Study Start Date : January 2009
Actual Primary Completion Date : August 2010
Actual Study Completion Date : October 2011

Resource links provided by the National Library of Medicine

U.S. FDA Resources

Arm Intervention/treatment
Experimental: OGF & Gemcitabine
Opioid Growth factor 250 ug/kg IV once a week. Gemcitabine 1000 mg/m2 weekly for 7 out of 8 weeks induction then every 3 out of 4 week cycles.
Drug: Gemcitabine
1000mg/m2, IV (in the vein) over 30 minutes after treatment with OGF; first cycle is consecutive seven weeks and one week off; subsequent cycles are three weeks on and one week off.
Other Name: Gemzar
Biological: Opioid Growth Factor (OGF)
Initial treatment is 150ug/kg (based on body weight of the patient) in a volume of 50ml sterile saline, IV (in the vein) over 45 minutes; subsequent treatments at dose of 250ug/kg
Other Name: [Met]5-enkephalin

Primary Outcome Measures :
  1. progression measured with CT scan [ Time Frame: every 8 weeks ]

Information from the National Library of Medicine

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Ages Eligible for Study:   18 Years and older   (Adult, Senior)
Sexes Eligible for Study:   All
Accepts Healthy Volunteers:   No

Inclusion Criteria:

  • unresectable and histological or cytological confirmation of adenocarcinoma of the pancreas and measurable disease by CT scan
  • patient has not been previously treated for pancreatic cancer

Exclusion Criteria:

  • history of cancer other than pancreatic cancer (excluding resected basal cell skin cancer or curative stage 1 cervical cancer if disease free for 5 years or more)
  • previous treatment with chemotherapy for pancreatic cancer
  • uncontrolled cardiovascular disease (congestive heart failure, symptoms of coronary artery disease, cardiac arrhythmias)
  • suffered from myocardial infarction in preceding 6 months
  • poorly controlled medical conditions including: asthma, chronic obstructive pulmonary disease, diabetes, seizure disorders, known brain metastases, hepatic or renal failure
  • pregnant or nursing women
  • known allergy to gemcitabine

Information from the National Library of Medicine

To learn more about this study, you or your doctor may contact the study research staff using the contact information provided by the sponsor.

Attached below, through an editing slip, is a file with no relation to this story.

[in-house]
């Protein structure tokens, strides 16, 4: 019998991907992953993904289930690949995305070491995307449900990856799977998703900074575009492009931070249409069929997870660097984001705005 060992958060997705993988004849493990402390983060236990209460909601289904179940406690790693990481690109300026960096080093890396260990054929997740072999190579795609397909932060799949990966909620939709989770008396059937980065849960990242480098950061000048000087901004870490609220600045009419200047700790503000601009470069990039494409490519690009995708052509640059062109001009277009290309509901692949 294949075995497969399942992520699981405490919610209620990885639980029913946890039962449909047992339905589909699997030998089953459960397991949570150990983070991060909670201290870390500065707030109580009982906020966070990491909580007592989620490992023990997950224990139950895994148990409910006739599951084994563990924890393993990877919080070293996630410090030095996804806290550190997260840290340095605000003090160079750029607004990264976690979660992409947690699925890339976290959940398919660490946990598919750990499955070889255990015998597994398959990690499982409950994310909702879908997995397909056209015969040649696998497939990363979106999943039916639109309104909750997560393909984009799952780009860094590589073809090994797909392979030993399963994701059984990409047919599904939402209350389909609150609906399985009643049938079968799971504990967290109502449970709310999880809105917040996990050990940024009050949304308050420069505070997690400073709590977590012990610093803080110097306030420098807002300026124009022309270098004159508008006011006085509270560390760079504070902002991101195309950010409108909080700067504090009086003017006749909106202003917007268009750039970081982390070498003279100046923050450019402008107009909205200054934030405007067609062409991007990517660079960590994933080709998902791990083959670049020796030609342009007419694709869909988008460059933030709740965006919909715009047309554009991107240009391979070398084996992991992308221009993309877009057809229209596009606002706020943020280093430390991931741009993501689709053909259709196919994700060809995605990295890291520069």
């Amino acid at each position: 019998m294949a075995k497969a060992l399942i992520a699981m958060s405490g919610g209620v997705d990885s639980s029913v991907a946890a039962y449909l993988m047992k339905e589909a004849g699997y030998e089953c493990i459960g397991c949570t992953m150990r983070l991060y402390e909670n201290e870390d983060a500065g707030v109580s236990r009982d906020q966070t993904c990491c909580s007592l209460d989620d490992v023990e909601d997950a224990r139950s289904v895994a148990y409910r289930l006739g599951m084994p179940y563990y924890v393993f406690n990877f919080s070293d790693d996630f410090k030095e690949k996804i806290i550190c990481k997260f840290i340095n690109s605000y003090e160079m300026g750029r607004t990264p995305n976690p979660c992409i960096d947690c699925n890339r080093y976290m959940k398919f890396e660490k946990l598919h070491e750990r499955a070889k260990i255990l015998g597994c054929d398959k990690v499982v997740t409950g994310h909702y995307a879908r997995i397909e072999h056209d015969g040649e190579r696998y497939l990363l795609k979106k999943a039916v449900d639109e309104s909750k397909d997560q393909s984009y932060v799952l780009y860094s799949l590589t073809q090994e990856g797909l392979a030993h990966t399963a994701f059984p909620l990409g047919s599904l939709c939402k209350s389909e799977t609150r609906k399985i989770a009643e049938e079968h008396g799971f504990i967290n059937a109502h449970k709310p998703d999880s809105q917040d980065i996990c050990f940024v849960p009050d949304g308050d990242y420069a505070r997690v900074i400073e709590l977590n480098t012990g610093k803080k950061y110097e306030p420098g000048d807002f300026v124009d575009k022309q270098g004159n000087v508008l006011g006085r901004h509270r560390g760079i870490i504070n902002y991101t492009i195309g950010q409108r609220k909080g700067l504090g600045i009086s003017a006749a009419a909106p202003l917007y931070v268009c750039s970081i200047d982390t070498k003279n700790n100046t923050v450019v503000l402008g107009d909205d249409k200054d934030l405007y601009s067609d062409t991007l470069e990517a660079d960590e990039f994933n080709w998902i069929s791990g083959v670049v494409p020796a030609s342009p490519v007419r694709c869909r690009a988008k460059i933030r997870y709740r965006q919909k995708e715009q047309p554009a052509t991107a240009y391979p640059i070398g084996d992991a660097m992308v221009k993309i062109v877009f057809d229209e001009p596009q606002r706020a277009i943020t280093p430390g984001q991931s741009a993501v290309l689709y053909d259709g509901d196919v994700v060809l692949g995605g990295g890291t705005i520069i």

Please refer to this study by its identifier (NCT number): NCT00783172

United States, Pennsylvania
Lehigh Valley Hospital and Health Network
Allentown, Pennsylvania, United States, 18103
Penn State Hershey Medical Center
Hershey, Pennsylvania, United States, 17033
Sponsors and Collaborators
Jill P. Smith
Milton S. Hershey Medical Center
National Institutes of Health (NIH)
National Cancer Institute (NCI)
Principal Investigator: Jill P Smith, MD Penn State University

Additional Information:
Responsible Party: Jill P. Smith, Professor Emeritus of Medicine, Penn State University Identifier: NCT00783172     History of Changes
Other Study ID Numbers: PSU-20978 and 35686EP
1R03CA129581 ( U.S. NIH Grant/Contract )
First Posted: October 31, 2008    Key Record Dates
Last Update Posted: February 13, 2013
Last Verified: February 2013

Keywords provided by Jill P. Smith, Penn State University:
pancreatic cancer
Opioid Growth Factor

Additional relevant MeSH terms:
Pancreatic Neoplasms
Digestive System Neoplasms
Neoplasms by Site
Endocrine Gland Neoplasms
Digestive System Diseases
Pancreatic Diseases
Endocrine System Diseases
Analgesics, Opioid
Enkephalin, Methionine
Antimetabolites, Antineoplastic
Molecular Mechanisms of Pharmacological Action
Antineoplastic Agents
Antiviral Agents
Anti-Infective Agents
Enzyme Inhibitors
Immunosuppressive Agents
Immunologic Factors
Physiological Effects of Drugs
Central Nervous System Depressants
Sensory System Agents
Peripheral Nervous System Agents
Mitosis Modulators
Neurotransmitter Agents